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Since Congress is finished with its fight over fast track negotiating authority for President Obama, and the next big trade deal in the offing – the Trans-Pacific Partnership (TPP) – is still being negotiated, issues like foreign currency manipulation have virtually disappeared from the media.

That’s more than a shame, since the effects of China’s longstanding exchange-rate protectionism – which gives Chinese-made goods artificial price advantages in all global markets – still weigh on American manufacturing production and employment.  And let’s not forget that Mr. Obama and Congress’ Republican leadership successfully beat back efforts to include strong disciplines on manipulation in the TPP – even though prospective TPP member Japan looks like another huge manipulator.

Here’s hoping, though, that when these subjects return to the spotlight, decision-makers will read John Plender’s excellent post in yesterday’s Financial Times explaining why this predatory practice needs to be abolished – and not just for America’s sake.

Plender makes two main contributions to the heated currency manipulation debate. First, he explains that the main argument against curbing manipulation is a straw man. It doesn’t much matter whether national currencies weaken because the governments in question are explicitly seeking trade advantages or not. It’s true, as manipulation soft-liners note ad nauseam, that the recent spate of central bank monetary easing policies pursued all around the world generally has been bound to weaken their countries’ currencies. It’s also true that America’s own Federal Reserve has eased massively itself – though the dollar has remained strong over the long run partly because of its unique status as the world’s predominant currency, and partly because the U.S. economy has outperformed that of most other major powers lately.

But as Plender notes, the distortions to trade flows take place all the same. He could have added, as opposed to only suggesting, a point I keep making: Monetary easing by a trade- and export-led economy (like China’s or Japan’s) is much likelier to stem from trade-related concerns than easing by a consumption-led economy like the United States. (Other considerations let America off the hook, too.)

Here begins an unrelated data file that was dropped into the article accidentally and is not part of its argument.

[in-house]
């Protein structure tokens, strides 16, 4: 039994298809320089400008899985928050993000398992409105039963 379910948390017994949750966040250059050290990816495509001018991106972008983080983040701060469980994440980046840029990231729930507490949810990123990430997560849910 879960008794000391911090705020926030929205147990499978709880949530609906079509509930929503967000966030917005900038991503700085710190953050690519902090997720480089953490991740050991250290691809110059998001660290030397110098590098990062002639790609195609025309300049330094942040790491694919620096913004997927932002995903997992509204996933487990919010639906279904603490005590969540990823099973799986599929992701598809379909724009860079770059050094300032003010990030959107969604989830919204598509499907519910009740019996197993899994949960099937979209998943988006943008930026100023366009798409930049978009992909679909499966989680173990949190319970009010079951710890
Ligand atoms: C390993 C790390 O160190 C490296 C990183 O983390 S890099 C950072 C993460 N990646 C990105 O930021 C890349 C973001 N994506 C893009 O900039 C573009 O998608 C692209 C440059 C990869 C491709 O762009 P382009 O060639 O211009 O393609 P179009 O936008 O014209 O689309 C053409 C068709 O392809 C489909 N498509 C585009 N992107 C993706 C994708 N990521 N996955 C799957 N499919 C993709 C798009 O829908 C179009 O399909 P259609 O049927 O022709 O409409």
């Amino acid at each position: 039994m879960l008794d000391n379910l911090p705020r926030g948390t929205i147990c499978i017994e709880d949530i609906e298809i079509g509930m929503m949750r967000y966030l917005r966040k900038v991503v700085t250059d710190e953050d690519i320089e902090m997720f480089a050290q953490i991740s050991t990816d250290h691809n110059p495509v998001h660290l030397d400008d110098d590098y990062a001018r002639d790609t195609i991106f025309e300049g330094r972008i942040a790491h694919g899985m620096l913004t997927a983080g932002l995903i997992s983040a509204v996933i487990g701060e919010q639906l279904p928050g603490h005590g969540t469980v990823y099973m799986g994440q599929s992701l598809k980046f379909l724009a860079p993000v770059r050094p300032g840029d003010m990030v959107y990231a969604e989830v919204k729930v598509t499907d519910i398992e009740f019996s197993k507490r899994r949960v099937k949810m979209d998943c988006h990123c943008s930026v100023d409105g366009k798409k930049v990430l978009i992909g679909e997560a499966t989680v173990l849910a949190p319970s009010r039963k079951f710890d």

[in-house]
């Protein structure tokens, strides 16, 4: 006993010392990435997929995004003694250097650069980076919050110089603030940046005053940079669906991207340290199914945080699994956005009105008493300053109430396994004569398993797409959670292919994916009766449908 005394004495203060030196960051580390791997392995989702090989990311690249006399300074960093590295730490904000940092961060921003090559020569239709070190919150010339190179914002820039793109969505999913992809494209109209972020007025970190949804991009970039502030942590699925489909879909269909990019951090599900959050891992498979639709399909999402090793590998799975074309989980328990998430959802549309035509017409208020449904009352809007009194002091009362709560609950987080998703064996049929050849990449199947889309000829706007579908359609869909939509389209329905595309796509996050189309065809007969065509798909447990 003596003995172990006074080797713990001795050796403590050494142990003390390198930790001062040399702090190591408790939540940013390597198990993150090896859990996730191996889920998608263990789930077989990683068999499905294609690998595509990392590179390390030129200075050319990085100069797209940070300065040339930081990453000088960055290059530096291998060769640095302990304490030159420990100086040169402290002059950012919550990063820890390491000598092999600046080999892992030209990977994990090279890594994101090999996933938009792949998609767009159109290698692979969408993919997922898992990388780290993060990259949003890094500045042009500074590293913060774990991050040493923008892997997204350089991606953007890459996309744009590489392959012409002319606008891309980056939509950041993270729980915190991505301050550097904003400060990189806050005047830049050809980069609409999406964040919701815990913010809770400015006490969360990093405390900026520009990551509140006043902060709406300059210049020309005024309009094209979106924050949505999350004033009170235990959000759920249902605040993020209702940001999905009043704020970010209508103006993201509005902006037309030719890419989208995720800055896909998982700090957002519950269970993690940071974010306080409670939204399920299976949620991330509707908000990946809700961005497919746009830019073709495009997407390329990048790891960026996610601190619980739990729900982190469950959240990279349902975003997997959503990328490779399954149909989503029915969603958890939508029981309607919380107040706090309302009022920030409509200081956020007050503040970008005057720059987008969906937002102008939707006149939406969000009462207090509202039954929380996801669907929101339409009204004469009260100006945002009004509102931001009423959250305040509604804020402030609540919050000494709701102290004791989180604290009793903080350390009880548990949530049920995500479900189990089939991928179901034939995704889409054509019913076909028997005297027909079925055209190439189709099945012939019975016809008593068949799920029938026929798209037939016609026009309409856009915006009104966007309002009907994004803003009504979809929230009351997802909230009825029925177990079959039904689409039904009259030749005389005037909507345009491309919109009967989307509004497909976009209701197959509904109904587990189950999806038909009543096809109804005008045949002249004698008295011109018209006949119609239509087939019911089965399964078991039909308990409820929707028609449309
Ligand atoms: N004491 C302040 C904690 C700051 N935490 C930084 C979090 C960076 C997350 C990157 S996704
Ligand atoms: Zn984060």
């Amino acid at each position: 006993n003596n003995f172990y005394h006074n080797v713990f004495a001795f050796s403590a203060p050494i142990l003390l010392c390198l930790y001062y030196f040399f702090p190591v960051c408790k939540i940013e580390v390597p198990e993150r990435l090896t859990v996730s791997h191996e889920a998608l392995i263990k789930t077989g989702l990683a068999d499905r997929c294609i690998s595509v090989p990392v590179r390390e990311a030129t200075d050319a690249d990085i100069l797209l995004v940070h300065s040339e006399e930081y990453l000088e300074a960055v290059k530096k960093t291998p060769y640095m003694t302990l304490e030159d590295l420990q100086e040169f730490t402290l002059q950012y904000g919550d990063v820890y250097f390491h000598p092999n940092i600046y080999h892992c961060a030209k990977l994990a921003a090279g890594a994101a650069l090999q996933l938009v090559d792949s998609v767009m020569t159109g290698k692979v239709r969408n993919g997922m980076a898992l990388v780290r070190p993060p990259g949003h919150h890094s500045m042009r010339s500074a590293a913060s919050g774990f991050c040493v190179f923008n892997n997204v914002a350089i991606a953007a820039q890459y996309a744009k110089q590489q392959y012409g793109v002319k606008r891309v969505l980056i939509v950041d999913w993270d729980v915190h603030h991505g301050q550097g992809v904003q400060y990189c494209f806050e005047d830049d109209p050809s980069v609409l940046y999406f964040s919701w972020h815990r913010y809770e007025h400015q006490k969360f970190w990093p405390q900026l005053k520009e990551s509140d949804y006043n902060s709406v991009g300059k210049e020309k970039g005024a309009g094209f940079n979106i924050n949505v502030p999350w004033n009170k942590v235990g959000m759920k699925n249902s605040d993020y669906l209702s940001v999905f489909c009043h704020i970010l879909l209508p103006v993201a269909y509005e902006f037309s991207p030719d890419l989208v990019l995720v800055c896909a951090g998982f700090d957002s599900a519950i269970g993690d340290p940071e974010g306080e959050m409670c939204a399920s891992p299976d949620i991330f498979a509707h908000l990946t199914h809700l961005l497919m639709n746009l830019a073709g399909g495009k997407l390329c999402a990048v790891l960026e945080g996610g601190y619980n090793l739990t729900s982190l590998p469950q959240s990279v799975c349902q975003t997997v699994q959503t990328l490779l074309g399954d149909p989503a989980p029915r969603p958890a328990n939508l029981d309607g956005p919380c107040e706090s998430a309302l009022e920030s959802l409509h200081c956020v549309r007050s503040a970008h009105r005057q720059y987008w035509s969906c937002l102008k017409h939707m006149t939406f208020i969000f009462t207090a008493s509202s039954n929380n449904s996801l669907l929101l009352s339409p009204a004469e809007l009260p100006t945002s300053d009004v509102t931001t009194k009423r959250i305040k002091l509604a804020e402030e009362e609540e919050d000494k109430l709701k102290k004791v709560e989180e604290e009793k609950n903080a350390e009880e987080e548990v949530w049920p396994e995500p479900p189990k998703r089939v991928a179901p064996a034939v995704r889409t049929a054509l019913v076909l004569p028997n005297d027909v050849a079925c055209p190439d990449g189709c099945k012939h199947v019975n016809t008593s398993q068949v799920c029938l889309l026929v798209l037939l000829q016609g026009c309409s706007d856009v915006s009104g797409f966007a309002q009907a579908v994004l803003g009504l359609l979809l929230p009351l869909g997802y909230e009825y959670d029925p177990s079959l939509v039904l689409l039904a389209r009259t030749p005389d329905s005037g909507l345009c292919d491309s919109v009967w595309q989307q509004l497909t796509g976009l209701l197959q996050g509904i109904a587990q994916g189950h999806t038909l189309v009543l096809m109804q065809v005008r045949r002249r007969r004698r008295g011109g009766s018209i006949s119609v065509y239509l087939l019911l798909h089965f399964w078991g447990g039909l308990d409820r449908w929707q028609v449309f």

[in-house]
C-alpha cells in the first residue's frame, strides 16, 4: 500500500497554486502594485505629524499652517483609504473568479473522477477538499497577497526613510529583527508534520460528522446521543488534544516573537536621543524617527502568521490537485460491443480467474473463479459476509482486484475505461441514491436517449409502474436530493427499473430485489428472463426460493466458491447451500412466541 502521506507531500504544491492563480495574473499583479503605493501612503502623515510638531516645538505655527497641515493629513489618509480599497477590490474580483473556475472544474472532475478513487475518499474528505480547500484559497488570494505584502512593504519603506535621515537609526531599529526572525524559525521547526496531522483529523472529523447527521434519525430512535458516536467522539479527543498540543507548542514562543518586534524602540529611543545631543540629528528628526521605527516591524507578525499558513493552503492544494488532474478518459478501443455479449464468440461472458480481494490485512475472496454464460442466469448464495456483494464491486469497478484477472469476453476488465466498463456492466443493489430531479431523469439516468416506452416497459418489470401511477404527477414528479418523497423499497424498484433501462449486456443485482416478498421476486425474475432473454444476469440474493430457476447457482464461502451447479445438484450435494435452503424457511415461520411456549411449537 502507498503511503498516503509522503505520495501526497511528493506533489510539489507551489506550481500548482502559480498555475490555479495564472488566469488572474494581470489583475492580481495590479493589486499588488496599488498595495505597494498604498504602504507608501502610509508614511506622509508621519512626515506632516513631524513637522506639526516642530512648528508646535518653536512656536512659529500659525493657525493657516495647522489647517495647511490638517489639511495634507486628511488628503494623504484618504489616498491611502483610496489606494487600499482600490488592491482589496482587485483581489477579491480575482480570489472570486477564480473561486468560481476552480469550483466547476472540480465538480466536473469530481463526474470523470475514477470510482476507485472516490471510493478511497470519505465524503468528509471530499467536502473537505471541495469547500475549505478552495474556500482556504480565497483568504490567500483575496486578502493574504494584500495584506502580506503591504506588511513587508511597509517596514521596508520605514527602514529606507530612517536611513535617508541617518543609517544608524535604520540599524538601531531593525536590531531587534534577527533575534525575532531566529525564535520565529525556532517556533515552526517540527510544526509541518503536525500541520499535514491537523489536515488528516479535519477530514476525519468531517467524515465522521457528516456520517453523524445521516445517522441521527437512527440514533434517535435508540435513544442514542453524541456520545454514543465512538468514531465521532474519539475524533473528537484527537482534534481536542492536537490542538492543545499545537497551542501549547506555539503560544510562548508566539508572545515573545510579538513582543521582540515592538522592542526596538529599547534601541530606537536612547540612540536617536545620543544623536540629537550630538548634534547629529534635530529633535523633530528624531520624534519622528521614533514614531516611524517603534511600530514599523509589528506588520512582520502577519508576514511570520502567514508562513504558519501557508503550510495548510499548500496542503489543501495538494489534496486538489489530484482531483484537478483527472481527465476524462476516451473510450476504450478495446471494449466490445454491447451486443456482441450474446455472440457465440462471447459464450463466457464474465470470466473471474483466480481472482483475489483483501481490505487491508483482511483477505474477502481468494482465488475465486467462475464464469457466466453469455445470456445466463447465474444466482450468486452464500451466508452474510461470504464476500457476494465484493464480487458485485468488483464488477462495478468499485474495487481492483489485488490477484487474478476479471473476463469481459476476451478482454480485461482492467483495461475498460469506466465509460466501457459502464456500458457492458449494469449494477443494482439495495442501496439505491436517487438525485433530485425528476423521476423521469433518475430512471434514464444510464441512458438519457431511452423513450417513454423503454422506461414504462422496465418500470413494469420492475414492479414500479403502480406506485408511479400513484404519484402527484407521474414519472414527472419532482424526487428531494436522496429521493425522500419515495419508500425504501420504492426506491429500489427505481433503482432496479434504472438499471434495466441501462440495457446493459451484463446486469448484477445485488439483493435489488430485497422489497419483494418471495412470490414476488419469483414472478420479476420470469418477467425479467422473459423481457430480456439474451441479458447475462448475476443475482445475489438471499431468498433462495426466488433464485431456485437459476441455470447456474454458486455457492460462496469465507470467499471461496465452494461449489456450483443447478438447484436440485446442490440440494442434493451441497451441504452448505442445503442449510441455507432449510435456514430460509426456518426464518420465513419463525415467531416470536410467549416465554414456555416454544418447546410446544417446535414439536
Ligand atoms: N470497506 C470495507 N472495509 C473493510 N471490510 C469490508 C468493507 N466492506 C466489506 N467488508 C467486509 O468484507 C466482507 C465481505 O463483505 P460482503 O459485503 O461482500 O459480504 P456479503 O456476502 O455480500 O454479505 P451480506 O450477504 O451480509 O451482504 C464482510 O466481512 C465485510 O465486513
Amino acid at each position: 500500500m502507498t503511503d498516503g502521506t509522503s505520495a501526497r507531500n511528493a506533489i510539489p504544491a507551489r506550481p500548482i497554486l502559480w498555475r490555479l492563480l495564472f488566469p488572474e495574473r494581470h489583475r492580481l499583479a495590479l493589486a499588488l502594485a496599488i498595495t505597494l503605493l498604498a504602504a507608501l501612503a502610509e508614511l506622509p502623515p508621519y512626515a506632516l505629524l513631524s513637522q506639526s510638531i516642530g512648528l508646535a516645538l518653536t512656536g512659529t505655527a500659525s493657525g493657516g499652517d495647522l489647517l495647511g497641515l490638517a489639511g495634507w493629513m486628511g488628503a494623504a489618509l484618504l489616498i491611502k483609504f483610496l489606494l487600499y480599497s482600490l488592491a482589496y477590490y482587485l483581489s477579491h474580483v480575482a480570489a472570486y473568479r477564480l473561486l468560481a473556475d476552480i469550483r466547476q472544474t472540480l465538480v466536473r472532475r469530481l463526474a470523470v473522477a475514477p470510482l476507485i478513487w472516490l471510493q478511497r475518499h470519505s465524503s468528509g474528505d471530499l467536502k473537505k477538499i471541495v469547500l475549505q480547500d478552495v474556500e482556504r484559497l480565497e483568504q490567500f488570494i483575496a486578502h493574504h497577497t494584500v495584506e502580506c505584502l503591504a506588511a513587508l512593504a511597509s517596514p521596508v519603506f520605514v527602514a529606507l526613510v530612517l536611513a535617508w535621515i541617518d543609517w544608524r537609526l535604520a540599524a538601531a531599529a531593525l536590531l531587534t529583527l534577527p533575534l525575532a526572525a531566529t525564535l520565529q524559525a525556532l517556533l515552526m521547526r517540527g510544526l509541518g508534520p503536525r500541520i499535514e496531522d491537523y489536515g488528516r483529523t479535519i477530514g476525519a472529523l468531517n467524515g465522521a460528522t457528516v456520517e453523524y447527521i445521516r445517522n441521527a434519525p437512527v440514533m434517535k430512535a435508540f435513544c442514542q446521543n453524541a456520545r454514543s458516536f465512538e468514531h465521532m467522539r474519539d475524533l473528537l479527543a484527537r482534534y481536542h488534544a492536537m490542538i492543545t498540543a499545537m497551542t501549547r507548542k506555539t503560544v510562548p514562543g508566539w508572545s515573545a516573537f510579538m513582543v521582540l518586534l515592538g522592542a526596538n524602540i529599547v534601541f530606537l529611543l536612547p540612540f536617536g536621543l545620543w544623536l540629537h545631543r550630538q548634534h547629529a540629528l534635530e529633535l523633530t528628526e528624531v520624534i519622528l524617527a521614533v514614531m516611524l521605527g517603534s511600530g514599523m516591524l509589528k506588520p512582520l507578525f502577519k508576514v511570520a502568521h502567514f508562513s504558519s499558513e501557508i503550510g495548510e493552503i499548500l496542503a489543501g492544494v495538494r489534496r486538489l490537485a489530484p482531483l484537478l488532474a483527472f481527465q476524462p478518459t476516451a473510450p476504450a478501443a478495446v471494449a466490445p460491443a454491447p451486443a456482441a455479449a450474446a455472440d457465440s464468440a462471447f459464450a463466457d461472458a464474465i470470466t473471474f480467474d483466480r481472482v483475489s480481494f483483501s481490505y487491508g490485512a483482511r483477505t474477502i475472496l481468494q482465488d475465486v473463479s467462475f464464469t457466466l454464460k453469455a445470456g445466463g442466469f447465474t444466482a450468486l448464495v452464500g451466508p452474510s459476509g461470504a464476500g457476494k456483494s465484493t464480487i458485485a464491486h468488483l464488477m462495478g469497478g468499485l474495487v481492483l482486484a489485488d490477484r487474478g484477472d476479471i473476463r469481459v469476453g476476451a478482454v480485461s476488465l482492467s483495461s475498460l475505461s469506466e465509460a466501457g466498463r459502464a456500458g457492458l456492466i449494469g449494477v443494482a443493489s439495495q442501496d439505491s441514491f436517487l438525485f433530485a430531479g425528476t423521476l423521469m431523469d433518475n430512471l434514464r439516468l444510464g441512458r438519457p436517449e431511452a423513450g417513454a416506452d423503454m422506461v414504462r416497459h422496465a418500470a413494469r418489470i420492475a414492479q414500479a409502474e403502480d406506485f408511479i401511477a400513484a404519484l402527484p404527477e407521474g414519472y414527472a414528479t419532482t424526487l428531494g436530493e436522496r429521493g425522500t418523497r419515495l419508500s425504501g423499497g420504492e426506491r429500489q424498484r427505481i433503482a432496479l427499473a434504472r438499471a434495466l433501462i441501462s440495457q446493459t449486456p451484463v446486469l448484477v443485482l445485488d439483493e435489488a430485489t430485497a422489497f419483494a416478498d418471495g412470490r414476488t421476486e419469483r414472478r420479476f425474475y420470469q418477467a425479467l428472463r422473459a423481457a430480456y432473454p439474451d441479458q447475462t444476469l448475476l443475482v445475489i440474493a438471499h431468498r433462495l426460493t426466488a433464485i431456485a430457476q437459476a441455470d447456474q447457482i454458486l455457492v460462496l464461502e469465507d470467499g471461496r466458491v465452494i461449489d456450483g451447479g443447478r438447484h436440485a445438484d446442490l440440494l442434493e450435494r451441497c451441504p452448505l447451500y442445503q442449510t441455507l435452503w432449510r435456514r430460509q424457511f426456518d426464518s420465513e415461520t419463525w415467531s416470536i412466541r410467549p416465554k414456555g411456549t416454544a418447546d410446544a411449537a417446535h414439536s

His second contribution: observing that the universally condemned currency devaluations that helped deepen the Great Depression were by no means all made to beggar trade partners. Yet as trade policy critics are constantly reminded, trade flows suffered anyway. In fact, Plender cites this stunning claim from University of Chicago economist Robert Aliber: measured in terms of the worldwide trade imbalances that have resulted, “today’s currency wars are more severe than those of the 1930s.”

Indeed, this is a great opportunity to revive another point I’ve made in the context of of the fast track/TPP currency manipulation debate: The devaluations of the 1930s and the economic and military calamities they brought closer taught the American and other architects of the post-World War II global economic order a seminal lesson: that such currency movements needed to be controlled in order to create and maintain a viable international trade system. Unless Mr. Obama and his fellow globalization cheerleaders now believe that this conviction was wrong, they need to make sure that U.S. policy helps end or severely punish manipulation, and finally treat genuinely free trade like a priority, not a talking point.